While it is important to give back to the community, the Da Lopez brothers also realize the importance of paying taxes. “I made an NPWP [tax identification number] when I was still in university and [the tax officials] literally asked why I made one. It is my own initiative,” Andovi said. Jovial wonders about his position as a taxpayer, “It is unclear what we are in the tax laws. Are we businessmen? Are we a ‘simple business’? It needs to be clear.”
According to Directorate General of Taxation spokesman Hestu Yoga Saksama, a YouTube content creator is seen as a regular taxpayer. “They have an income, as long as it’s above the PTKP [non-taxable income level], they must have a tax identification number, declare how much their income is on their annual tax report, count their taxes and pay,” he said. The rate, Hestu added, is the same as what is outlined in the income tax article.
The wave of YouTube content creators has also impacted brands and their marketing strategies. Contrary to popular belief that brands only take note of YouTubers with huge followings, brands also observe the personalities of each content creator. Muhammad Firman, head of Asus public relations and e-marketing, said, “We select them based on their history with Asus products or whether they use IT products and how they influence their community.” The YouTubers’ hobbies, background activities, community involvement and video style are among other factors considered by a brand before engaging them in marketing campaigns.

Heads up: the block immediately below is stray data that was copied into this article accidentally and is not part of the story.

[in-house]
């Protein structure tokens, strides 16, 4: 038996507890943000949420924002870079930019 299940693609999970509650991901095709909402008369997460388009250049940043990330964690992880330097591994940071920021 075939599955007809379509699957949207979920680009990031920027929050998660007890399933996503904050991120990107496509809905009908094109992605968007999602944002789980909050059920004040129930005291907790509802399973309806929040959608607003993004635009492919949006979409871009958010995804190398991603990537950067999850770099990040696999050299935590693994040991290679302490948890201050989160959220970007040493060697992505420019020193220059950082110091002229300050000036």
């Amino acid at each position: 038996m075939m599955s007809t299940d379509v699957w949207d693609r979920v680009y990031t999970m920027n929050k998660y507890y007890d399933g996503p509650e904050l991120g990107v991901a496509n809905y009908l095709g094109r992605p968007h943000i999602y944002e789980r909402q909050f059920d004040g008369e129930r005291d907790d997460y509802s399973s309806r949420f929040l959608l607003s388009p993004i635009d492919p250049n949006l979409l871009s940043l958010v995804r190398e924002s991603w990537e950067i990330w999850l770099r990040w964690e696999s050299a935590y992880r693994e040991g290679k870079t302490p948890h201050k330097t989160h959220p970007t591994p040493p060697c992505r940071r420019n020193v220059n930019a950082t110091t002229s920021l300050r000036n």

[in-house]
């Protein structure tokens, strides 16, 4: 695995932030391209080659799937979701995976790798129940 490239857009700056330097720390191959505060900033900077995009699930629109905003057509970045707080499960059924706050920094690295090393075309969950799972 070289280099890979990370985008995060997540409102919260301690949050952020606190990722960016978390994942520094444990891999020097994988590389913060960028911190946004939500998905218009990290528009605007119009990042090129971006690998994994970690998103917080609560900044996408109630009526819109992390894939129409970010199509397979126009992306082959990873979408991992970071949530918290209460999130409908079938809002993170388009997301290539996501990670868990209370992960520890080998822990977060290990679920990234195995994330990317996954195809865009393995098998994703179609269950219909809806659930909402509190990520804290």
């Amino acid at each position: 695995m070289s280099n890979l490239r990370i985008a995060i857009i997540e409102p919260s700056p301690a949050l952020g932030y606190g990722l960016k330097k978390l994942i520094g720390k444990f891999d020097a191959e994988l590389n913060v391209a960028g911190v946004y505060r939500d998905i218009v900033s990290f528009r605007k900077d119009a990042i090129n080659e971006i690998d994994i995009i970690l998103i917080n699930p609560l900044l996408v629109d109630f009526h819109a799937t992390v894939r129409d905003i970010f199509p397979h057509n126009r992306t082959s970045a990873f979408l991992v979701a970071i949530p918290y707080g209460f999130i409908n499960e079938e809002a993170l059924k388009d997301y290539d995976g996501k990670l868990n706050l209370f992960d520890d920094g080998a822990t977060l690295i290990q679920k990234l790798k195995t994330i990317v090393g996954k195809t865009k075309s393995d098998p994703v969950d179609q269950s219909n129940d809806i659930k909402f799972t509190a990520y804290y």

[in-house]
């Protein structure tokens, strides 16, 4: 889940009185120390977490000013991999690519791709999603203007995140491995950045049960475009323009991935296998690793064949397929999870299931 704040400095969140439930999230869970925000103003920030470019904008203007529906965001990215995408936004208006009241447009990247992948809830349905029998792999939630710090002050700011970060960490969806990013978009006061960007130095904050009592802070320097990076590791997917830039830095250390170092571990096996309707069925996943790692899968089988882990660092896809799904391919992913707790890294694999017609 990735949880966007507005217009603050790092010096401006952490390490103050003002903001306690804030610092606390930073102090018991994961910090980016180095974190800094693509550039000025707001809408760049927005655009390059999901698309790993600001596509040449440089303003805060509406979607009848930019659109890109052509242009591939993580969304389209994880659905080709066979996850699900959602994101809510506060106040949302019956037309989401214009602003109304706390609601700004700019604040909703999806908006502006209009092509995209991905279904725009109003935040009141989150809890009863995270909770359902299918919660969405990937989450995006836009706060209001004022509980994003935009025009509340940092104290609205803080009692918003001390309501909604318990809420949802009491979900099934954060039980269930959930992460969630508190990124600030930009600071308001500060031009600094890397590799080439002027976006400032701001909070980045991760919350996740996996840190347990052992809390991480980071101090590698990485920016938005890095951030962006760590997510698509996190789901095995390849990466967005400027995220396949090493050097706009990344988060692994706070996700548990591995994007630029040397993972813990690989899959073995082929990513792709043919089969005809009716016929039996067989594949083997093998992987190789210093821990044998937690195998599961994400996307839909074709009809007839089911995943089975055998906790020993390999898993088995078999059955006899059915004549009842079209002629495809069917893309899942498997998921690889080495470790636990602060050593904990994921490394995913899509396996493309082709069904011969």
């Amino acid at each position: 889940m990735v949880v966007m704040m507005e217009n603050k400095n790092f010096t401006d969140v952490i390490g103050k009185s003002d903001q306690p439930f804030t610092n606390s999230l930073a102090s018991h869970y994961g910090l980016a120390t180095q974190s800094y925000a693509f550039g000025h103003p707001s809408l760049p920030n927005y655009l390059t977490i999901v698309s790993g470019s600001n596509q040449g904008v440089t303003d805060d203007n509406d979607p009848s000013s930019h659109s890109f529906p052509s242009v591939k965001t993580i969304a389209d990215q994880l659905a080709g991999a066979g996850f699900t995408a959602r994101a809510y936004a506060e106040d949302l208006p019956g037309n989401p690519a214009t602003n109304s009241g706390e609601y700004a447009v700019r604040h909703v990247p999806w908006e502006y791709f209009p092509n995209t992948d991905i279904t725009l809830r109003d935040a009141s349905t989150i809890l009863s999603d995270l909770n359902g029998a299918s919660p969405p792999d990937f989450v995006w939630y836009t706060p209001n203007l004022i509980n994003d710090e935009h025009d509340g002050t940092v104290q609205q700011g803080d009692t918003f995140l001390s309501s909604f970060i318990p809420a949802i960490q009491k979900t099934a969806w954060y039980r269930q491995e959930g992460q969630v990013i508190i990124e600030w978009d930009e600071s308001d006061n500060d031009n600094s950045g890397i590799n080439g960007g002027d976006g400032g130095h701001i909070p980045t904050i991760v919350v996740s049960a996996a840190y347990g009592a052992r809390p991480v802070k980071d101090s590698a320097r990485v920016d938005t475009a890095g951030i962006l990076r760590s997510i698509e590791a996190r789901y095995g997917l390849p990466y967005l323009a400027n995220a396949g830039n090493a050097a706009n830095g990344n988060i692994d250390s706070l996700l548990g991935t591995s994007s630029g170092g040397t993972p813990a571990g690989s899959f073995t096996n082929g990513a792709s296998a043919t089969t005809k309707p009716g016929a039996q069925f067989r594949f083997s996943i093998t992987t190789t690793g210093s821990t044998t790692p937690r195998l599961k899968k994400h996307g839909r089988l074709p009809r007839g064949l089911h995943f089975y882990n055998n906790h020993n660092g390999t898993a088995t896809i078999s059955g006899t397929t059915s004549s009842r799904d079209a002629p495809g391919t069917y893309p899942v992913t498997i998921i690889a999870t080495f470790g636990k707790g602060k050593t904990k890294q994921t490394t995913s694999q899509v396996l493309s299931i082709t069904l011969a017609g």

Karmela Christy, marketing and strategic relations manager of Education New Zealand, recently involved Fathia Izzati and Bayu Skak in the company’s promotional activity, placing emphasis on the creators’ interests and whether they are in line with the company’s mission. “Fathia recently graduated and would like to continue her Masters studies, while Bayu is someone who is really interested in animation study, an area in which New Zealand excels. Both YouTube creators are innovative, enthusiastic and energetic, making them logical fits for Education New Zealand.”
The meteoric growth, enthusiasm and communities of YouTube content creators do not go unnoticed by Google. Head of product communications of Google Indonesia, Putri Silalahi, said YouTube provides training for its users via YouTube Ambassadors events, and not only in big cities, but also in smaller cities around the country. To become a successful content creator on YouTube, according to Putri, one must possess the three Cs: creativity, consistency and community. “Create videos that involve people, like what Edho Zell does. He grew his community by asking what his viewers want to see next. YouTube is a two-way communication and including your community will make your viewers feel like they are a part of you,” she said, sharing a tip.
DailySocial’s head of content and research Amir Karimuddin applauds the success of these young Indonesian YouTubers. “The high number of YouTubers who succeeded in commercializing their canals says two things. First, it shows that Indonesia has a massive content creation market and second, Indonesians are very creative and are now on the same level as foreign content creators.”